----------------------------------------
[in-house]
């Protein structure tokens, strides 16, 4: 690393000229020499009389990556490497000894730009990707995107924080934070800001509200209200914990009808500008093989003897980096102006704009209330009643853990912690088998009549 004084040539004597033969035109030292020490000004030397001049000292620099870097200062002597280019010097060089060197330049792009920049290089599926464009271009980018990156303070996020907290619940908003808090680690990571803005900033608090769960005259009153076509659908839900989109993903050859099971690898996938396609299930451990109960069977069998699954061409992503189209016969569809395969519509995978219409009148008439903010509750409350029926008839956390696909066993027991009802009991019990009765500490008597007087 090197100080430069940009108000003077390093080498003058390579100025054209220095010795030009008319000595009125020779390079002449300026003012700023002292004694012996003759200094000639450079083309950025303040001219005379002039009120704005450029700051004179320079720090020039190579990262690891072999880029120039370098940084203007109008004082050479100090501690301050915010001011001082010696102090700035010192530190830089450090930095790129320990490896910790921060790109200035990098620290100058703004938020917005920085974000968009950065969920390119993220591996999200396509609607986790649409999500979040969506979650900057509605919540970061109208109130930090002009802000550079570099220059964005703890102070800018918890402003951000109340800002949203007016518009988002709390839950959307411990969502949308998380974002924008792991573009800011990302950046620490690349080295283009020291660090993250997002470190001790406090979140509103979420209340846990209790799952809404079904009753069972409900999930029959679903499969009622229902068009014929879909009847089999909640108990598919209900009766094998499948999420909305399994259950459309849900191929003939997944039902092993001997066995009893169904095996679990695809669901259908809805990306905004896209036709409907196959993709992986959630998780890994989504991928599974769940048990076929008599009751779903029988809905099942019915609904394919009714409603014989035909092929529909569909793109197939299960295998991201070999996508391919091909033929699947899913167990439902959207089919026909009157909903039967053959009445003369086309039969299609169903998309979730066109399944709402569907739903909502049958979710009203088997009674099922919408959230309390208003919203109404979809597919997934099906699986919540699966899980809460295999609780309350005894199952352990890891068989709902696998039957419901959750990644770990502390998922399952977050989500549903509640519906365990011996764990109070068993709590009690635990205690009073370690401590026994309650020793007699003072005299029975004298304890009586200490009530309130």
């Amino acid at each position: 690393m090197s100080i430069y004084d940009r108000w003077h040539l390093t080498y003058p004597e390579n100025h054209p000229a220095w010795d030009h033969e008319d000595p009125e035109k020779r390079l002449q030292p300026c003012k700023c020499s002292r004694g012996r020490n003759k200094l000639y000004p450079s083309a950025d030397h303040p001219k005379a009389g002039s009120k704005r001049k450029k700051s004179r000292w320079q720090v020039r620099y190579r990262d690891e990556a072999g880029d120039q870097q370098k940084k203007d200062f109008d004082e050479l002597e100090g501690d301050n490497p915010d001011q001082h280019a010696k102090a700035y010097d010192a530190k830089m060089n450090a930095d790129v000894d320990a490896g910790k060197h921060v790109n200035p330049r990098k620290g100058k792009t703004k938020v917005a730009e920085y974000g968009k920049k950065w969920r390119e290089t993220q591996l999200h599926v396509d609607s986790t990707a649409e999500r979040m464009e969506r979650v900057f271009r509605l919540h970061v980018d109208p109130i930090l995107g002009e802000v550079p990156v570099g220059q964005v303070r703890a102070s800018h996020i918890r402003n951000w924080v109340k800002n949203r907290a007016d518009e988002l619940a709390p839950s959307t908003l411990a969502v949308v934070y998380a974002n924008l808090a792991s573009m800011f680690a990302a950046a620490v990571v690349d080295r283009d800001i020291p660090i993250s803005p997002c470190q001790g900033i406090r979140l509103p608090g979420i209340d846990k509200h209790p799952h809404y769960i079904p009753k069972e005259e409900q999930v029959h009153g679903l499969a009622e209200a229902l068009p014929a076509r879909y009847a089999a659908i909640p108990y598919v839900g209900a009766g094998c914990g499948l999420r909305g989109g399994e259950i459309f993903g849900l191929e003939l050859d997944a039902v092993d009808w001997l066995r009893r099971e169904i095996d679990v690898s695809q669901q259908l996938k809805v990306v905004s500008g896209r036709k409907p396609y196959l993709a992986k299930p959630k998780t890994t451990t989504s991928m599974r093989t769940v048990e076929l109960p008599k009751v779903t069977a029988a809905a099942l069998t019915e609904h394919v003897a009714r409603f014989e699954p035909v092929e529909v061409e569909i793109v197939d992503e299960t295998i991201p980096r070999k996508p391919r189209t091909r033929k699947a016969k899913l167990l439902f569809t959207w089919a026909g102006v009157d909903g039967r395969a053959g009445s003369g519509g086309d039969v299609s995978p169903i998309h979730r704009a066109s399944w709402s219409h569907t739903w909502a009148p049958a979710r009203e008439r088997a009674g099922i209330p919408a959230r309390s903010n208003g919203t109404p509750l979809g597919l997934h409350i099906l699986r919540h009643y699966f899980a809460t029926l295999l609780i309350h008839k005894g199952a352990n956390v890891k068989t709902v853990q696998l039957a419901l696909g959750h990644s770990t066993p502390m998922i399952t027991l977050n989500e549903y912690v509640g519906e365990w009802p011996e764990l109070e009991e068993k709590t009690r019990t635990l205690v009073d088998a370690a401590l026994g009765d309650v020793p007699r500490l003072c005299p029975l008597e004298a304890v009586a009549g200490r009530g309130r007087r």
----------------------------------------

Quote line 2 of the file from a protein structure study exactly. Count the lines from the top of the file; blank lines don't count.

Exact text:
């Protein structure tokens, strides 16, 4: 690393000229020499009389990556490497000894730009990707995107924080934070800001509200209200914990009808500008093989003897980096102006704009209330009643853990912690088998009549 004084040539004597033969035109030292020490000004030397001049000292620099870097200062002597280019010097060089060197330049792009920049290089599926464009271009980018990156303070996020907290619940908003808090680690990571803005900033608090769960005259009153076509659908839900989109993903050859099971690898996938396609299930451990109960069977069998699954061409992503189209016969569809395969519509995978219409009148008439903010509750409350029926008839956390696909066993027991009802009991019990009765500490008597007087 090197100080430069940009108000003077390093080498003058390579100025054209220095010795030009008319000595009125020779390079002449300026003012700023002292004694012996003759200094000639450079083309950025303040001219005379002039009120704005450029700051004179320079720090020039190579990262690891072999880029120039370098940084203007109008004082050479100090501690301050915010001011001082010696102090700035010192530190830089450090930095790129320990490896910790921060790109200035990098620290100058703004938020917005920085974000968009950065969920390119993220591996999200396509609607986790649409999500979040969506979650900057509605919540970061109208109130930090002009802000550079570099220059964005703890102070800018918890402003951000109340800002949203007016518009988002709390839950959307411990969502949308998380974002924008792991573009800011990302950046620490690349080295283009020291660090993250997002470190001790406090979140509103979420209340846990209790799952809404079904009753069972409900999930029959679903499969009622229902068009014929879909009847089999909640108990598919209900009766094998499948999420909305399994259950459309849900191929003939997944039902092993001997066995009893169904095996679990695809669901259908809805990306905004896209036709409907196959993709992986959630998780890994989504991928599974769940048990076929008599009751779903029988809905099942019915609904394919009714409603014989035909092929529909569909793109197939299960295998991201070999996508391919091909033929699947899913167990439902959207089919026909009157909903039967053959009445003369086309039969299609169903998309979730066109399944709402569907739903909502049958979710009203088997009674099922919408959230309390208003919203109404979809597919997934099906699986919540699966899980809460295999609780309350005894199952352990890891068989709902696998039957419901959750990644770990502390998922399952977050989500549903509640519906365990011996764990109070068993709590009690635990205690009073370690401590026994309650020793007699003072005299029975004298304890009586200490009530309130």